June 18, 2021
This week several cybersecurity portals (see thehackernews, darkreading, news.softpedia, channelasia.tech and securelist) confirmed that North Korea has built a campaign of cyberattacks targeting South Korea. Its goal? Spy on high-profile government officials, financial institutions, banking organizations, and government administrative offices of the highest level such as the Korea Internet and Security Agency (KISA), the South Korean Ministry of Foreign Affairs, the South Korean Embassy of Sri Lanka, the Deputy Consul General at Korean Consulate General in Hong Kong, educational centers such as Seoul National University, the country’s largest university and one of the Top 50 universities worldwide (according to QS ranking). They have even targeted global organizations such as the International Atomic Energy Agency and the Nuclear Security Officer.
The FBI has acknowledged the link that North Korean hacking groups have had with conspiracy campaigns orchestrated by that Government. In addition, the U.S. Department of the Treasury has identified these groups as state-sponsored. But who are these groups? Who are their victims, and why? Are they a global threat?
One of the most famous North Korean criminal gangs is Lazarus. It has been operating since at least 2009. However, the U.S. Department of the Treasury insists it was created by the North Korean government in 2007 and is run by the country’s security service, the Reconnaissance General Bureau (RGB). The RGB is in charge of the country’s cyber activities and is "involved in the trade of North Korean arms."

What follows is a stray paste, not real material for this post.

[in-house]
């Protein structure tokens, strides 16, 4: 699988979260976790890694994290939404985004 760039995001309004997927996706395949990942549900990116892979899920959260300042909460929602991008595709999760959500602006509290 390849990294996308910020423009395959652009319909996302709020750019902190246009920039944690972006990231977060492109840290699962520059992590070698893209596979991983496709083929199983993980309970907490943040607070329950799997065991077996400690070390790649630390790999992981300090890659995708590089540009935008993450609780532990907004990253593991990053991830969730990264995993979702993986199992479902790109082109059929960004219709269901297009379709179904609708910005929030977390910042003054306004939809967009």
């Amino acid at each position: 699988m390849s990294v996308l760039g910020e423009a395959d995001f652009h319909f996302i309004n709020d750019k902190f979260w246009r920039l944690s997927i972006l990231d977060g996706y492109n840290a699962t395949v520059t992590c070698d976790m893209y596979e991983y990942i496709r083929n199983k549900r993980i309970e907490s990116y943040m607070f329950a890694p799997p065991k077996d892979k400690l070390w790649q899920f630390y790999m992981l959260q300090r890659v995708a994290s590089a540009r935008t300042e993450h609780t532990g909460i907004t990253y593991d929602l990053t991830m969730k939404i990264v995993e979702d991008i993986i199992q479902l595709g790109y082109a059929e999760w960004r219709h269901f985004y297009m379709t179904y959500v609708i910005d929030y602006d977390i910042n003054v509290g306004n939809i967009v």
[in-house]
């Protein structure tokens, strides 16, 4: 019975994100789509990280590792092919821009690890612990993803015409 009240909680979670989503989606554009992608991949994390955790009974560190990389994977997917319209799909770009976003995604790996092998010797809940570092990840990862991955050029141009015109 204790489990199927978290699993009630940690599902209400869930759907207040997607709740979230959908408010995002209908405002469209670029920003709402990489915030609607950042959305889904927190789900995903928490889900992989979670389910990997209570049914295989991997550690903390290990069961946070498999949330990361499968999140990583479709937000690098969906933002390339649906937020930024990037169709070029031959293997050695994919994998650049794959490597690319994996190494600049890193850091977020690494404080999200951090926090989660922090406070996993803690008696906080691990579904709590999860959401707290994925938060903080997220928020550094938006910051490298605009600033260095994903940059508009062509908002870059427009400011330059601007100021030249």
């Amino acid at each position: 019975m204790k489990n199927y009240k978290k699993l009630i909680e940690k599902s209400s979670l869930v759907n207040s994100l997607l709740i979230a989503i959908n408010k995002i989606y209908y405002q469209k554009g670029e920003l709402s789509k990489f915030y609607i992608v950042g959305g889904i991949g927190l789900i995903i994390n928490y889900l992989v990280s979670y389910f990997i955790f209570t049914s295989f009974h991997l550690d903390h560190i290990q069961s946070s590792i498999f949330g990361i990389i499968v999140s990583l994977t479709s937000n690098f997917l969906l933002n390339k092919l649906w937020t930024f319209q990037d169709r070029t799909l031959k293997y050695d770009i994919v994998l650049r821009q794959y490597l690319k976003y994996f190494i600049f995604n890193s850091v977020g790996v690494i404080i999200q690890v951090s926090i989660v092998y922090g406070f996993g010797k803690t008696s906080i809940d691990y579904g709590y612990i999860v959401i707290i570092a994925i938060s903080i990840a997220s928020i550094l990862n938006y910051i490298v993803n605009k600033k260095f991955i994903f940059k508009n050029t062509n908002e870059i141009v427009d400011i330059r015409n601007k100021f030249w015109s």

It was recently confirmed that WannaCry, a malware used to extort money, was used against Japanese multinational company Sony in an attack that costed more than $1B in 2014. Apparently, the attack was retaliation for Sony’s film The Interview, a comedy that ridiculed dictator Kim Jong Un. The attack perpetrated by Lazarus, in any case, was not limited to Sony but also targeted international banks and cryptocurrency companies.
In 2017, the same malware infected more than 300 thousand computers and impacted at least 150 countries worldwide, including the United States, Australia, Canada, New Zealand and the United Kingdom. The attack was particularly striking for having reached the "hospital systems in the United Kingdom, Russia’s interior ministry, FedEx in the U.S., Germany’s rail network, a Spanish telecommunications operator and major companies in Asia." It was undoubtedly a media attack because of its impact and the variety of companies and organizations affected. Yet, we had to wait two years after the attack until the U.S. Department of the Treasury confirmed that "Lazarus Group was involved in the destructive WannaCry 2.0 ransomware attack" aforementioned.
In the white paper that Lexfo, a recognized french technical expertise firm in computer security, presented on Lazarus, it was concluded that they are not a single group. Instead, the cybercriminal gang has subdivisions in charge of attacking from different fronts: "the Lazarus 'core' aiming at disrupting activities and causing damage, Andariel, hacking for profit and intelligence, and Bluenoroff, motivated by financial gains" (my emphasis). Andariel has been the most prominent part of Lazarus dedicated to targeting South Korean entities with malware attacks.
As a case study, Lazarus is quite particular because it is directly controlled by a North Korean government entity. This is astonishing because there are not many cases of public relationships between cybercriminal gangs and governments. Perhaps Russian groups are the most famous cases, but we still don’t have official communication from the Russian government that publicly accepts they work together. In this way, Lazarus operations make it a peculiar state-owned company, which resorts to cybercrime to commit its misdeeds. Yet, it has little autonomy to carry out its criminal activities. But how can we explain this unusual formation of a criminal group?